oops, nearly forgot - how to do the underlining thingey - there are instructions here - in the comments. - let me know if you have problems at all.

Abraham Lincoln said...

This is an interesting post and your photos are very nice.

Thanks too for visiting my blog.

The Toronto Team said...

Beautiful posting. Did you happen to see the CBC Vimy Ridge 2-part special on Sunday & Monday nights? It was a really interesting production. My family and I visited the WWll landing sights and the Canadian War Memorial in Normandy last year. The whole experience gave me chills and changed the way I look at things. It is so important to honour those who fought for us.

Kalyan said...

Hope you had a wonderful easter...& these are some wonderfully captured shots as well as the thoughts, which is relevant for any country!

rosemary said...

Really nice tribute...and lovely pics as usual.

CanadianSwiss said...

Thanks for posting this. Although a bit sad, it makes me feel proud to be a Canadian.

Ming_the_Merciless said...

I heard about it in the news this weekend. What a horrible event!!

My prayers are with their families.

Ex-Shammickite said...

Fizzy: I was very impressed at the military cemeteries in France, they are around every corner, and all spotless and so well kept.

Isabella: We haven't been to London for years, but the War Museum is on our list of places to go!

Peggy: We went to a huge German cemetery. All the graves were so dark and sombre.

Letty: I think you're commenting on someone else's post, but thanks for the info just the same!

Abe: your pics are lovely, I will visit often.

TO team: I missed the Sunday and Monday CBC show (guests to look after) but I watched the rededication of the Memorial on Monday morning, very moving ceremony.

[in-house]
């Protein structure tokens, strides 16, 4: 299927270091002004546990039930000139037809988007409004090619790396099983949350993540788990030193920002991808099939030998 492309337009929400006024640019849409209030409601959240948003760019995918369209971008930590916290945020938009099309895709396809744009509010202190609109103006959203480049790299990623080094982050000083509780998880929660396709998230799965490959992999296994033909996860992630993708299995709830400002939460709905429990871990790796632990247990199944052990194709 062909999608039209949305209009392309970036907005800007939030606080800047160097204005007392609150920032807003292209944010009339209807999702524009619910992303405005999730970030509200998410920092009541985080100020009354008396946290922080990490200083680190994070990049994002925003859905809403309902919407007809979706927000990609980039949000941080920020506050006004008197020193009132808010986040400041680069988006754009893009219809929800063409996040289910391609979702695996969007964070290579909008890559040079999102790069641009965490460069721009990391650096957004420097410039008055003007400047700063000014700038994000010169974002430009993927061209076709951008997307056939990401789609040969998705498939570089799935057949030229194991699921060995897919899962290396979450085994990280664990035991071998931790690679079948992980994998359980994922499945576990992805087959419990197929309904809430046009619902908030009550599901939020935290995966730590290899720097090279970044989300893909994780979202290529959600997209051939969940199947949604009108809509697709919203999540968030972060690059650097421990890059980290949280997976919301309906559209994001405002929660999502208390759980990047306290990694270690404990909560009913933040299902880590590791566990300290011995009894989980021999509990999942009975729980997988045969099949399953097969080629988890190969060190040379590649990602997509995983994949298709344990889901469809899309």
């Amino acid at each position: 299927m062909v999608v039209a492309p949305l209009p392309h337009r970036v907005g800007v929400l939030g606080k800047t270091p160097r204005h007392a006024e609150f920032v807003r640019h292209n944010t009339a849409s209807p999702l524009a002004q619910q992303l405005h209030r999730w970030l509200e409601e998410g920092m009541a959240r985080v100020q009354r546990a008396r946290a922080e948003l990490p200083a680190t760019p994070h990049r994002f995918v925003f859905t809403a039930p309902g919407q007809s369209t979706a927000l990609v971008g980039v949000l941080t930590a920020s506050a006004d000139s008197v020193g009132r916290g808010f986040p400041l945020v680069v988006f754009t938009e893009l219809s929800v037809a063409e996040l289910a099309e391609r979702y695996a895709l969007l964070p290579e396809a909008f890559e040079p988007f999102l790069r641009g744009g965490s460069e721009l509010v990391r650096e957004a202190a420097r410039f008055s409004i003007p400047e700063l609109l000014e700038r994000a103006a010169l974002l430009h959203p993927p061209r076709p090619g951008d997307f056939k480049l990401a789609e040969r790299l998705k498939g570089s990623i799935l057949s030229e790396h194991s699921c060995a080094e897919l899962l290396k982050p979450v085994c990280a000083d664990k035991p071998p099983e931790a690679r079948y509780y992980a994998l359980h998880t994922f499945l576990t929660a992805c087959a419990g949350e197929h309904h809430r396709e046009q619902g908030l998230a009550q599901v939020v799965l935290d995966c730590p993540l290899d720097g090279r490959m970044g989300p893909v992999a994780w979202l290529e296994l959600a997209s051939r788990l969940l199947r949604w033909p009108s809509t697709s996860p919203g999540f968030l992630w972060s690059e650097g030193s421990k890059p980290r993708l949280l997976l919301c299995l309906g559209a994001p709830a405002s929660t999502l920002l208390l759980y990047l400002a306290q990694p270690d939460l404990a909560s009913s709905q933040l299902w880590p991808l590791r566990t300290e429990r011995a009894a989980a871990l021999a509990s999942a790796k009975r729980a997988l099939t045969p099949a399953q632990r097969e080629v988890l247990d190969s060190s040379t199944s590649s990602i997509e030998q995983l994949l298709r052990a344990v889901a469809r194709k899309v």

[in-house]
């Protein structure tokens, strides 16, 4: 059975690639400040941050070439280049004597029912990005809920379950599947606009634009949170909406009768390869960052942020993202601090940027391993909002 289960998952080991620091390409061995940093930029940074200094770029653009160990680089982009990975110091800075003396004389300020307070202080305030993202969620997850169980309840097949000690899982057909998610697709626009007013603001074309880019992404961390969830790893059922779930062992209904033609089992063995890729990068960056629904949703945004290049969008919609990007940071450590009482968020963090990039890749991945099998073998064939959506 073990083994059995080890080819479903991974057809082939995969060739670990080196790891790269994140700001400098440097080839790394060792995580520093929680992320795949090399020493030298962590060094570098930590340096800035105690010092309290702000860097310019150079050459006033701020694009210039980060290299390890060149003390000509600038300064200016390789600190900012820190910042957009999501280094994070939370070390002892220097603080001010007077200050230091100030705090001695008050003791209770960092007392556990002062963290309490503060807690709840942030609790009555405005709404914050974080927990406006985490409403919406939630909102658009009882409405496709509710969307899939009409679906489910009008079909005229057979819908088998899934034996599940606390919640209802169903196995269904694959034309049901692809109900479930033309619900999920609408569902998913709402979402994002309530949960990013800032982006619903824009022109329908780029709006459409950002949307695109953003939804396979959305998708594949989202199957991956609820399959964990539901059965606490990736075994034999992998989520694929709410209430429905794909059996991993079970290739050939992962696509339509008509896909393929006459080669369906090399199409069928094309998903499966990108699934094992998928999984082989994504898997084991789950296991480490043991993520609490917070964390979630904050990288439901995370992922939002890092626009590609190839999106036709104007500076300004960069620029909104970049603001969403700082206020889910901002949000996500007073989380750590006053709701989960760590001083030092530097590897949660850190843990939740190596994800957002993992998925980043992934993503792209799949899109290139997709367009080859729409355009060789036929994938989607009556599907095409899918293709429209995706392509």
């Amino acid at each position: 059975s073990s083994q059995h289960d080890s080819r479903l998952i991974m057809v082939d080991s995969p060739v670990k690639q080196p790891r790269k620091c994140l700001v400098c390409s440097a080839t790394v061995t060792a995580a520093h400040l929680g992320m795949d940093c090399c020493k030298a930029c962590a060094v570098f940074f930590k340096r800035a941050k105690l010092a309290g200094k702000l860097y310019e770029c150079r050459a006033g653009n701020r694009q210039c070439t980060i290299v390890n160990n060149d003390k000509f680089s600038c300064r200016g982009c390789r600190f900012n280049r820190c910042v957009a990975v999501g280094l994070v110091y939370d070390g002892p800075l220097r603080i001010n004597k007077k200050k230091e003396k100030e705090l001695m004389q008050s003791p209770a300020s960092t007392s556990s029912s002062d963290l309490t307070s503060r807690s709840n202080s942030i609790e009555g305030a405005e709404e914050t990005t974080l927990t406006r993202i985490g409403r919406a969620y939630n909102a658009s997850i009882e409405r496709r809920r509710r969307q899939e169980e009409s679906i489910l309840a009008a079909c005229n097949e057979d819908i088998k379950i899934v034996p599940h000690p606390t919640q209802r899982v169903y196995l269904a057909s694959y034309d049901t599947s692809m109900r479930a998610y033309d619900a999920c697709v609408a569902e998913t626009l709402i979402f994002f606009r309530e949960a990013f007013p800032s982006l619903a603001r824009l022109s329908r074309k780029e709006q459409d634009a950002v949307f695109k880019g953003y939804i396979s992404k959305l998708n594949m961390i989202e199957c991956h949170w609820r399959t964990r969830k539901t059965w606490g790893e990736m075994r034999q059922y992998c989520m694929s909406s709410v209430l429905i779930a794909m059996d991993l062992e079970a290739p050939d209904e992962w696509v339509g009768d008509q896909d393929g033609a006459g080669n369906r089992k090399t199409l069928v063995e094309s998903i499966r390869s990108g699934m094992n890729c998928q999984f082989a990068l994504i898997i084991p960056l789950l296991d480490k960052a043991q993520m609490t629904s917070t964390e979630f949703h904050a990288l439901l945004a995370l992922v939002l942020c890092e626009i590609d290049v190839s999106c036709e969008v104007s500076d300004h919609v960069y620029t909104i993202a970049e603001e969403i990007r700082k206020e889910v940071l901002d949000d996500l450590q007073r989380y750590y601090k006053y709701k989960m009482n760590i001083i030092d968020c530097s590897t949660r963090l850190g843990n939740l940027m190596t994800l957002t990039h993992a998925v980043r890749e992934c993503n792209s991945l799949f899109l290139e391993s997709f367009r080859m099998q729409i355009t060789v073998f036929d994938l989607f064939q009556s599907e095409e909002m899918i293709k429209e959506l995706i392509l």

Kalyan and Rosie: Thanks for your kind words.

CdnSwss: Me too!

Ming: Our soldiers are important to us. We have lost 51 young men and women in Afghanistan since 2002. Too many.

angela said...

I'm hoping to visit the battlefields this year. My grandfather fought as a 16 year old in WW1.
Unimaginable.
Thank you for your visit and comment.
Angela

L.L. Barkat said...

Wow, those trenches are amazing... somehow I never pictured them as so oddly picturesque. Great irony in that.

Stephanie said...

Hey, thanks for reading my blog :) My husband and I don't really have problems. He'll eat a full meal and I will eat the sides and add whatever I need. So now we make dinner together and it's very nice. We don't have kids yet, so I guess I will have to cross that bridge when I get there :) have a great week!

Abraham Lincoln said...

I returned to thank you for the nice comments you made on my blog about bees. I don't know what is killing wildlife and insects but suspect it is chemicals as well as the Global Warming. It is getting worse all the time so I try to keep a large selection of plants in bloom each year and plant more each year so there will be food when the insects come back. They are hard to find nowadays. It is sickening like to many other things wrong in this world today.

Thanks again.
Abraham Lincoln
My Photography

Ginnie said...

You really do have a lot to be proud of as a Canadian, Ex-S. Could I become an adopted Canadian?!

Libbys Blog said...

This post brought me out in goosebumps. Very moving!

Anonymous said...

great post, great photos, ex-shammickite. thanks for adding to our knowledge of our brave neighbors to the north.